Hope this helps. I am sure others will come and give you even better advice.  

Last edited by wavejumper; 02-13-2020 at 01:06 PM..
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Old 02-14-2020, 07:56 AM   #4
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Two easy ways to jumpstart your design process -- find samples that appeal to you and figure out if it is the colors, stamps, layout, background or what is grabbing you.  Then CASE that element(s) and run with it.  Also the sketch challenge posted weekly on SCS will give you lots to work with as far as layout and too you will be confident creating your own designs.  Most of all, have fun and do not sweat it -- this is supposed to be a fun hobby and creative outlet!
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Old 02-14-2020, 09:59 AM   #5
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I second playing along with the sketch challenges here on SCS.  They post every Wednesday and, after 20 years of stamping, a sketch is still where I begin 90% of my cards and scrapbook pages.  Color challenges are another type that I frequently use, because I tend to use the same colors over and over otherwise.


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Old 02-14-2020, 12:17 PM   #6
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Quote:
Originally Posted by YvettesArts View Post
Design principles apply across many arts.  You can also search for photography classes and get the same information on layouts.

That ^!  Depending on whether you'd like to study design principles to build a foundation, or would rather get handy tips makes a difference in how to answer your question.

For anything design related I'd always start with Molly Bang's book, "Picture This: How Pictures Work." It's not a how-to book but is delightful:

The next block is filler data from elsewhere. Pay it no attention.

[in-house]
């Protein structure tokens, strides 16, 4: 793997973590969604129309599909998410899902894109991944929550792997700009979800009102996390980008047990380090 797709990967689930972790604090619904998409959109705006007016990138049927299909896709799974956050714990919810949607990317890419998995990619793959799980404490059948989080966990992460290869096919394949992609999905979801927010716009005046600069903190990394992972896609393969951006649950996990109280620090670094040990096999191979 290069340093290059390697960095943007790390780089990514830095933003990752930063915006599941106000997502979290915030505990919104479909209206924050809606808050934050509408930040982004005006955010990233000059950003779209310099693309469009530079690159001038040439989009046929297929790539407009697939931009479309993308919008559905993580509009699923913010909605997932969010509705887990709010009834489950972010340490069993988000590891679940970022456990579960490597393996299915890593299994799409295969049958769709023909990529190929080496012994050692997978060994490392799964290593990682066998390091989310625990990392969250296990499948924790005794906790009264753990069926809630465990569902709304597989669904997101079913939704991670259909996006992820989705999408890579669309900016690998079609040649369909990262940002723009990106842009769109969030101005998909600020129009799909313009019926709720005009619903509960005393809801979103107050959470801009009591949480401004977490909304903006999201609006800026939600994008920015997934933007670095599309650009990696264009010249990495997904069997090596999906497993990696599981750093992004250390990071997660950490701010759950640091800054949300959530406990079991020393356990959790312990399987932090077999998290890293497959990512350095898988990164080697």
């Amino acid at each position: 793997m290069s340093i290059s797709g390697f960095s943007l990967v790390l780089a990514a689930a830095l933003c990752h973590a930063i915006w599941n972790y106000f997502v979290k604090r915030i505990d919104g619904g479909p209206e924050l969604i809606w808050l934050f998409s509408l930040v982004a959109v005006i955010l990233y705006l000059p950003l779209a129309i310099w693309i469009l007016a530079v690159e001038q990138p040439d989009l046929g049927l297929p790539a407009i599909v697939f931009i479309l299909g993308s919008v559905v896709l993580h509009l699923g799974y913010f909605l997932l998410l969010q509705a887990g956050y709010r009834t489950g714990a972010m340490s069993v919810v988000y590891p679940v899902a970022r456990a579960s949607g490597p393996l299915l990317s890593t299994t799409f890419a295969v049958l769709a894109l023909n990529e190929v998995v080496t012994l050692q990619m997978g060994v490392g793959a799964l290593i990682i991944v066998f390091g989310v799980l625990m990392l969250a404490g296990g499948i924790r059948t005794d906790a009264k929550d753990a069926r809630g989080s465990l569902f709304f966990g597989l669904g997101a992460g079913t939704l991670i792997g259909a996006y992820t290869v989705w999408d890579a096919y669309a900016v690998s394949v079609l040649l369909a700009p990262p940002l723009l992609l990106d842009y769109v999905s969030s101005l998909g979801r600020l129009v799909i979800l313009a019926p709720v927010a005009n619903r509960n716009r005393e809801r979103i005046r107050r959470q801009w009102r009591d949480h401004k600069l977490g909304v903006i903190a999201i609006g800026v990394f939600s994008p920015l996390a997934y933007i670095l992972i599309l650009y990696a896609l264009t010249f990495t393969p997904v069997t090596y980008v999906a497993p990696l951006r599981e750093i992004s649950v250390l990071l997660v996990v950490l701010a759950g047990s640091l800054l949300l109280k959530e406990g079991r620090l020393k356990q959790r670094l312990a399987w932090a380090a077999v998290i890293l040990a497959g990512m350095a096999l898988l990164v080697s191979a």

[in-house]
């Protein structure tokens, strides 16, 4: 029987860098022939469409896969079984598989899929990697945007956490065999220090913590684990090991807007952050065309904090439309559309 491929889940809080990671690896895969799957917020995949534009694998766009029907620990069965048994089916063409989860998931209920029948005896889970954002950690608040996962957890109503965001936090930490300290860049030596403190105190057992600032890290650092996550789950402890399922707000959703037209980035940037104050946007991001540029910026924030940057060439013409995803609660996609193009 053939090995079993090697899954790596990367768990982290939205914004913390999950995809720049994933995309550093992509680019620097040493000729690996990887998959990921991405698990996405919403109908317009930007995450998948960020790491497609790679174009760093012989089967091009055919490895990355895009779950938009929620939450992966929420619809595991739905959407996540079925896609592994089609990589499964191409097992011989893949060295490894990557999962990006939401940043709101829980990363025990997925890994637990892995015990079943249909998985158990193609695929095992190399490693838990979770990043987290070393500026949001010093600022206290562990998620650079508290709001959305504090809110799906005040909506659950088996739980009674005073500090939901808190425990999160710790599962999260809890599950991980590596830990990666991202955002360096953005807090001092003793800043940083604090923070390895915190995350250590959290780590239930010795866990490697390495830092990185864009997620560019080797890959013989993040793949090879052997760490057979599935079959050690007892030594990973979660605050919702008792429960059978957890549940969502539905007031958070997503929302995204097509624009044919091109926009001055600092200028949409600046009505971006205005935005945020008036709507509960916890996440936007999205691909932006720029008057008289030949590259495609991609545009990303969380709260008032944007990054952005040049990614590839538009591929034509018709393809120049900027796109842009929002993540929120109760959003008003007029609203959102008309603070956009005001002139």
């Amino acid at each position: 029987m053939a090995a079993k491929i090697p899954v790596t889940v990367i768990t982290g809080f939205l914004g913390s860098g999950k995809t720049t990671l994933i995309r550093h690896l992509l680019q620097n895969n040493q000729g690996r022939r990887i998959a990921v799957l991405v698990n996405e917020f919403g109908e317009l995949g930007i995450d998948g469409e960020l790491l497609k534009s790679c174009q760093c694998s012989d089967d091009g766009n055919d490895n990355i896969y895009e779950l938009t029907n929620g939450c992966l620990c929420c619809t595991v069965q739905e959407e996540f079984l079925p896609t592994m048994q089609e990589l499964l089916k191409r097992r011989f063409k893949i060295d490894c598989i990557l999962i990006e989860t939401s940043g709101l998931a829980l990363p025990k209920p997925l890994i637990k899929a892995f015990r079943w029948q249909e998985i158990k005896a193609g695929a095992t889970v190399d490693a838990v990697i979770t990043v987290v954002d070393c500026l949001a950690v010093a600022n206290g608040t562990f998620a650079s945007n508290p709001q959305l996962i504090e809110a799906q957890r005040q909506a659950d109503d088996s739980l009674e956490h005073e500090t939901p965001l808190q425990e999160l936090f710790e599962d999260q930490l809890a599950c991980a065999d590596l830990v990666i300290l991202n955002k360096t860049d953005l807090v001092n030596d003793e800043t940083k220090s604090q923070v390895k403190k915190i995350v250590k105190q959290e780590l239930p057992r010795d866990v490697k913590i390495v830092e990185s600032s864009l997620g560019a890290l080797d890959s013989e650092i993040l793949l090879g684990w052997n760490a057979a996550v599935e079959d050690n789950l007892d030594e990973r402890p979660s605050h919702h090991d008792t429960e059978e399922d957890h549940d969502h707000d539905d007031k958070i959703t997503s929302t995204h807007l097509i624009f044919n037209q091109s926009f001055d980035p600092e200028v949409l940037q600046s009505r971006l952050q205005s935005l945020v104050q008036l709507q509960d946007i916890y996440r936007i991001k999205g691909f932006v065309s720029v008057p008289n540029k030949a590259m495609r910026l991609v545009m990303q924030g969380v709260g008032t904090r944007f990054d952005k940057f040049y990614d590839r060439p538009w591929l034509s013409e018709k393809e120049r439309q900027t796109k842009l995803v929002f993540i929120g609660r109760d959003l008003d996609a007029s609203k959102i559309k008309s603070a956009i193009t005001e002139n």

Here's a graphic of design fundamentals (tools) and design principles (how the tools are used). There's disagreement about how many principles there are. 

1" black construction paper squares were used for assignments in a class. It was amazing how they could be placed to show tension, have movement, be static, balanced or off balanced, funny, etc.

Here's an article that puts some of it together:

If you're wanting shortcuts or aids, like others posted, sketches here or on websites can be used - or modified. Some sketches illustrate good design. I don't enjoy them but many people do. 

Selecting a couple card designers you like, you can focus on what they do - keeping a list of design principles handy. For example, Laura Bassen has a degree in graphic design, and it shows. How does she handle balance - is it always symmetrical or asymmetrical? What about contrast? 

You could pick one principle and look at a bunch of cards to see what jumps out at you as effective. 

It's easier to look at one principle at a time. In a glass class we carried small color wheels with us and if we saw a color combo we liked in a store or nature, we deconstructed it. Why does violet pop in that sweater? Okay, yellow is around it and they're opposite on the color wheel so complementary. That kind of thing. 

Bottom line: if you're more nerdy and an information junky (me!) or want handy hints, people here can help you figure out what works best for you. Good luck.

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Old 02-15-2020, 10:44 AM   #7
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This is a really old thread but it has a lot of design principles there. 
One thing to remember is don't try to apply all of them to every card!  You'll go crazy and we don't want that!


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Old 02-15-2020, 12:39 PM   #8
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Thank you all for your thoughtful suggestions.  You’ve given me lots of good ideas.  I especially like Beth’s suggestion to analyze cards by my favorite designers, with design principles in mind, to figure out what makes them work. Thank you!